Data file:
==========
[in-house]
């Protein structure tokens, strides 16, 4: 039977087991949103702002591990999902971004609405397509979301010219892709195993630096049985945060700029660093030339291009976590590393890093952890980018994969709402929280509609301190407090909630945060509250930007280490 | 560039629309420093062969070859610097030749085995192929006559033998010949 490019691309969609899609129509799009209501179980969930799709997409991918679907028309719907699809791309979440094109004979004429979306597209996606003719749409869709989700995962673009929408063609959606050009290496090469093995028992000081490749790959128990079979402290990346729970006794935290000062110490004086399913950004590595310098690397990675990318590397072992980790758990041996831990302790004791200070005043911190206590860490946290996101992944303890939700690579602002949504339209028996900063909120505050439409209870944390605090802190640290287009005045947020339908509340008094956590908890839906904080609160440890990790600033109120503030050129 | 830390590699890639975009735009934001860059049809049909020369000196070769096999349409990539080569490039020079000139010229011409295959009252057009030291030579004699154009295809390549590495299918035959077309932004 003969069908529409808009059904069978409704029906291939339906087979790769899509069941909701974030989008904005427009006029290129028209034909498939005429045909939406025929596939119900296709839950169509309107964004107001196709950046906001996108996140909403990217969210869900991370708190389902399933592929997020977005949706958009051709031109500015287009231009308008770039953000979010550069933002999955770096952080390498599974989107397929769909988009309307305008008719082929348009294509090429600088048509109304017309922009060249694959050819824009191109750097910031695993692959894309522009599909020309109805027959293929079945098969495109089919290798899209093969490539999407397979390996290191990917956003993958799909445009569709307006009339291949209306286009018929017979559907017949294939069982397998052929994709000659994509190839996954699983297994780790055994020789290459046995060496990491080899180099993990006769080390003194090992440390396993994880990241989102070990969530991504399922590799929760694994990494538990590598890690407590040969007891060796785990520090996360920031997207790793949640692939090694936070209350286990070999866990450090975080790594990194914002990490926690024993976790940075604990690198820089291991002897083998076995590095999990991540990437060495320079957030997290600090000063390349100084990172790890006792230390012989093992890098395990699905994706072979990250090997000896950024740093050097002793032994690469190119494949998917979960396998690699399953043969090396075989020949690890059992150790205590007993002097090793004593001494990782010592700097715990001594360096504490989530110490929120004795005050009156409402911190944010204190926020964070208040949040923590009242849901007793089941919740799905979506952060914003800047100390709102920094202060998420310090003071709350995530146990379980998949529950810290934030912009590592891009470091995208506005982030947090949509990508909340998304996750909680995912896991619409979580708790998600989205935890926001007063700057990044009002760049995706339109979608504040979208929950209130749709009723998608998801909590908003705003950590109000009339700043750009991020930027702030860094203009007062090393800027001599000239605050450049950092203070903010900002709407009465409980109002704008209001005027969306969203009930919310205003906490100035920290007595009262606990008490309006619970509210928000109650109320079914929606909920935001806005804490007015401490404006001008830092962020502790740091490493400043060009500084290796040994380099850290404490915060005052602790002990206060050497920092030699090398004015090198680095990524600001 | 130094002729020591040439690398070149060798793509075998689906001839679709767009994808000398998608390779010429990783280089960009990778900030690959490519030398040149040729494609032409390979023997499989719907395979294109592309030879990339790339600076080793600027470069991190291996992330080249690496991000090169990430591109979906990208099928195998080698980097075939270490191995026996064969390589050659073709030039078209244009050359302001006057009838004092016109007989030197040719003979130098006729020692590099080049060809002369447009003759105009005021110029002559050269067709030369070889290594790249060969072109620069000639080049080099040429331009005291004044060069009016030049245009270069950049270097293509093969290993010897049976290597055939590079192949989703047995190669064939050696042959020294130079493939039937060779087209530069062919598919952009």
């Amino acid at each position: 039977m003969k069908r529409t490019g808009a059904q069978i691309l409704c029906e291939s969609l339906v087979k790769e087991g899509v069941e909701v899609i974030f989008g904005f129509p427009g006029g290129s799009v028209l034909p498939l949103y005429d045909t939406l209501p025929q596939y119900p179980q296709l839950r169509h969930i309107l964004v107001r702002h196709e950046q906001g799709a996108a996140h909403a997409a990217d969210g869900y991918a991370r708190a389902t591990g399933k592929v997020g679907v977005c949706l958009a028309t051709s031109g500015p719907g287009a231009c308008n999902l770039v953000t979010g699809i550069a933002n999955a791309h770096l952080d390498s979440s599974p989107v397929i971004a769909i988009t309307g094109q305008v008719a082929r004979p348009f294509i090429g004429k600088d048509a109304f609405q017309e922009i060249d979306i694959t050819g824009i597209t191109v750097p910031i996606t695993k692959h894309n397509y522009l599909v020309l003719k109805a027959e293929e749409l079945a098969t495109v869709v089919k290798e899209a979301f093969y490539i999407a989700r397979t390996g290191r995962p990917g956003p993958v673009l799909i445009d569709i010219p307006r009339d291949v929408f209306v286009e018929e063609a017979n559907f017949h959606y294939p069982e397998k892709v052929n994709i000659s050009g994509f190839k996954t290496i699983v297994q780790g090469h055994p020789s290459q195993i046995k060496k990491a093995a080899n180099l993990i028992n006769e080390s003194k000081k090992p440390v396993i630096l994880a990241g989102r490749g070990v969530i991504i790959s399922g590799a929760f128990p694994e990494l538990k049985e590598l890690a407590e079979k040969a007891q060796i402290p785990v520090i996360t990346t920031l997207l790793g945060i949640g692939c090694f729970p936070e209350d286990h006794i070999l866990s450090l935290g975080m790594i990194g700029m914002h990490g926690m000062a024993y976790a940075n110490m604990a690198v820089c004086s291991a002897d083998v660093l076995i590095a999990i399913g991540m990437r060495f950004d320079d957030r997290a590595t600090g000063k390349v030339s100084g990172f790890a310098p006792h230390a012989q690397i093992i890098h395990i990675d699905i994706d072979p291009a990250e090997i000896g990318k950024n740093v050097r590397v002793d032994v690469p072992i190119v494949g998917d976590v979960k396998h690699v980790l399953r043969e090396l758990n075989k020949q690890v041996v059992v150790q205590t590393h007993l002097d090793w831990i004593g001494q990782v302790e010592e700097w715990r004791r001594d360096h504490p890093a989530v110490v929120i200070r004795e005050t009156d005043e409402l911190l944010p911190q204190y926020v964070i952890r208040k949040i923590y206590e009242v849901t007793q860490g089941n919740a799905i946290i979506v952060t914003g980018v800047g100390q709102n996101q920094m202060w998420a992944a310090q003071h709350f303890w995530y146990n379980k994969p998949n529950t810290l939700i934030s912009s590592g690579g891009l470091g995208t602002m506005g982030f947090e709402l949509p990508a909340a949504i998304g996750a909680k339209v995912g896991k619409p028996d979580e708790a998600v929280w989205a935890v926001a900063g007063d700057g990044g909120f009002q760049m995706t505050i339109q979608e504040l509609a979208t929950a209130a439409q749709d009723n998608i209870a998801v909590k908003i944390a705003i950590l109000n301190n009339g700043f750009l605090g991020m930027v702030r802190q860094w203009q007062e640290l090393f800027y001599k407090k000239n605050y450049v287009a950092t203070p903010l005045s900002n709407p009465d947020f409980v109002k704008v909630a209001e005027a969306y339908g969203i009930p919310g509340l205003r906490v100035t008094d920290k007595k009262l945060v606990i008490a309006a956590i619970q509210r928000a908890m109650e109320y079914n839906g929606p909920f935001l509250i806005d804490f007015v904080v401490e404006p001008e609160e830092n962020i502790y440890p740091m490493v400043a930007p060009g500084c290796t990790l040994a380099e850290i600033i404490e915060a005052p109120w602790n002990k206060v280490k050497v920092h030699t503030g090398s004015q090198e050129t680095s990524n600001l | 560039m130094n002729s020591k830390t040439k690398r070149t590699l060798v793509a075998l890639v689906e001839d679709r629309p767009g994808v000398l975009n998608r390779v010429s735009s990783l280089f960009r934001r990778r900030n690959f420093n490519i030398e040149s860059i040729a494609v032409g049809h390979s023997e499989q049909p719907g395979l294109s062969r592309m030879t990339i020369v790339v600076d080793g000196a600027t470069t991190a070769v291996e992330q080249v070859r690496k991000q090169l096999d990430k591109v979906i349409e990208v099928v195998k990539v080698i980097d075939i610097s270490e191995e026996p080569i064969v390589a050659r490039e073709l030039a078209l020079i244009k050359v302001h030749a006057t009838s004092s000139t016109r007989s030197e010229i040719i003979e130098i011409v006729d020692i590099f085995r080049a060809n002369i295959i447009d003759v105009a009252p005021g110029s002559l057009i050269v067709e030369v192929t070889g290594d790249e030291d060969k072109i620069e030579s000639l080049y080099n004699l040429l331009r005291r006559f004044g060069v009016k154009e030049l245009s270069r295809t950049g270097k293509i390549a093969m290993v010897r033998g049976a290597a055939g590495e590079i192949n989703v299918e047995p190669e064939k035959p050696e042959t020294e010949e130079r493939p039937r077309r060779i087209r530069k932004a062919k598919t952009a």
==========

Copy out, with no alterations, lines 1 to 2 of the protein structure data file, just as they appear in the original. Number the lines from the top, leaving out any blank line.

[in-house]
């Protein structure tokens, strides 16, 4: 039977087991949103702002591990999902971004609405397509979301010219892709195993630096049985945060700029660093030339291009976590590393890093952890980018994969709402929280509609301190407090909630945060509250930007280490 | 560039629309420093062969070859610097030749085995192929006559033998010949 490019691309969609899609129509799009209501179980969930799709997409991918679907028309719907699809791309979440094109004979004429979306597209996606003719749409869709989700995962673009929408063609959606050009290496090469093995028992000081490749790959128990079979402290990346729970006794935290000062110490004086399913950004590595310098690397990675990318590397072992980790758990041996831990302790004791200070005043911190206590860490946290996101992944303890939700690579602002949504339209028996900063909120505050439409209870944390605090802190640290287009005045947020339908509340008094956590908890839906904080609160440890990790600033109120503030050129 | 830390590699890639975009735009934001860059049809049909020369000196070769096999349409990539080569490039020079000139010229011409295959009252057009030291030579004699154009295809390549590495299918035959077309932004 003969069908529409808009059904069978409704029906291939339906087979790769899509069941909701974030989008904005427009006029290129028209034909498939005429045909939406025929596939119900296709839950169509309107964004107001196709950046906001996108996140909403990217969210869900991370708190389902399933592929997020977005949706958009051709031109500015287009231009308008770039953000979010550069933002999955770096952080390498599974989107397929769909988009309307305008008719082929348009294509090429600088048509109304017309922009060249694959050819824009191109750097910031695993692959894309522009599909020309109805027959293929079945098969495109089919290798899209093969490539999407397979390996290191990917956003993958799909445009569709307006009339291949209306286009018929017979559907017949294939069982397998052929994709000659994509190839996954699983297994780790055994020789290459046995060496990491080899180099993990006769080390003194090992440390396993994880990241989102070990969530991504399922590799929760694994990494538990590598890690407590040969007891060796785990520090996360920031997207790793949640692939090694936070209350286990070999866990450090975080790594990194914002990490926690024993976790940075604990690198820089291991002897083998076995590095999990991540990437060495320079957030997290600090000063390349100084990172790890006792230390012989093992890098395990699905994706072979990250090997000896950024740093050097002793032994690469190119494949998917979960396998690699399953043969090396075989020949690890059992150790205590007993002097090793004593001494990782010592700097715990001594360096504490989530110490929120004795005050009156409402911190944010204190926020964070208040949040923590009242849901007793089941919740799905979506952060914003800047100390709102920094202060998420310090003071709350995530146990379980998949529950810290934030912009590592891009470091995208506005982030947090949509990508909340998304996750909680995912896991619409979580708790998600989205935890926001007063700057990044009002760049995706339109979608504040979208929950209130749709009723998608998801909590908003705003950590109000009339700043750009991020930027702030860094203009007062090393800027001599000239605050450049950092203070903010900002709407009465409980109002704008209001005027969306969203009930919310205003906490100035920290007595009262606990008490309006619970509210928000109650109320079914929606909920935001806005804490007015401490404006001008830092962020502790740091490493400043060009500084290796040994380099850290404490915060005052602790002990206060050497920092030699090398004015090198680095990524600001 | 130094002729020591040439690398070149060798793509075998689906001839679709767009994808000398998608390779010429990783280089960009990778900030690959490519030398040149040729494609032409390979023997499989719907395979294109592309030879990339790339600076080793600027470069991190291996992330080249690496991000090169990430591109979906990208099928195998080698980097075939270490191995026996064969390589050659073709030039078209244009050359302001006057009838004092016109007989030197040719003979130098006729020692590099080049060809002369447009003759105009005021110029002559050269067709030369070889290594790249060969072109620069000639080049080099040429331009005291004044060069009016030049245009270069950049270097293509093969290993010897049976290597055939590079192949989703047995190669064939050696042959020294130079493939039937060779087209530069062919598919952009």